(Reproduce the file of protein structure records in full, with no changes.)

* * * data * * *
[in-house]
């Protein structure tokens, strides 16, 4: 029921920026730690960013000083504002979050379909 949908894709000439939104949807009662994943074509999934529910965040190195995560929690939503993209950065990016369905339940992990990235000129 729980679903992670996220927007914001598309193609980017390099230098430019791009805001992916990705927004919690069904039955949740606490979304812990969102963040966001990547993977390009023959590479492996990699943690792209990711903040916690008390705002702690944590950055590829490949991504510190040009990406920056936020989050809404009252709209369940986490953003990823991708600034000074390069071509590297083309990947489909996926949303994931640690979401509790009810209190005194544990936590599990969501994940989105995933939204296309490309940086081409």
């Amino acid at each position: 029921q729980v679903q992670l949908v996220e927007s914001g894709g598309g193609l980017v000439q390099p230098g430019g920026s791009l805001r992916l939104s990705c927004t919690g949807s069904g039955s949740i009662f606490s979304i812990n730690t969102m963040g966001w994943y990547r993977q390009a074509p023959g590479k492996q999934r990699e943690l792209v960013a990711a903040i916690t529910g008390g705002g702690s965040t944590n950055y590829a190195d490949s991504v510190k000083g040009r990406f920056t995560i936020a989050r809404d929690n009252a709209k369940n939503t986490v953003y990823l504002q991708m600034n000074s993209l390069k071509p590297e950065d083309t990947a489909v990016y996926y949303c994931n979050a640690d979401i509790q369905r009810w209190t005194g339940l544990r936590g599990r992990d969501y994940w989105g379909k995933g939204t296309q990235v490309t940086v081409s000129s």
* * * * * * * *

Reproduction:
[in-house]
């Protein structure tokens, strides 16, 4: 029921920026730690960013000083504002979050379909 949908894709000439939104949807009662994943074509999934529910965040190195995560929690939503993209950065990016369905339940992990990235000129 729980679903992670996220927007914001598309193609980017390099230098430019791009805001992916990705927004919690069904039955949740606490979304812990969102963040966001990547993977390009023959590479492996990699943690792209990711903040916690008390705002702690944590950055590829490949991504510190040009990406920056936020989050809404009252709209369940986490953003990823991708600034000074390069071509590297083309990947489909996926949303994931640690979401509790009810209190005194544990936590599990969501994940989105995933939204296309490309940086081409």
């Amino acid at each position: 029921q729980v679903q992670l949908v996220e927007s914001g894709g598309g193609l980017v000439q390099p230098g430019g920026s791009l805001r992916l939104s990705c927004t919690g949807s069904g039955s949740i009662f606490s979304i812990n730690t969102m963040g966001w994943y990547r993977q390009a074509p023959g590479k492996q999934r990699e943690l792209v960013a990711a903040i916690t529910g008390g705002g702690s965040t944590n950055y590829a190195d490949s991504v510190k000083g040009r990406f920056t995560i936020a989050r809404d929690n009252a709209k369940n939503t986490v953003y990823l504002q991708m600034n000074s993209l390069k071509p590297e950065d083309t990947a489909v990016y996926y949303c994931n979050a640690d979401i509790q369905r009810w209190t005194g339940l544990r936590g599990r992990d969501y994940w989105g379909k995933g939204t296309q990235v490309t940086v081409s000129s």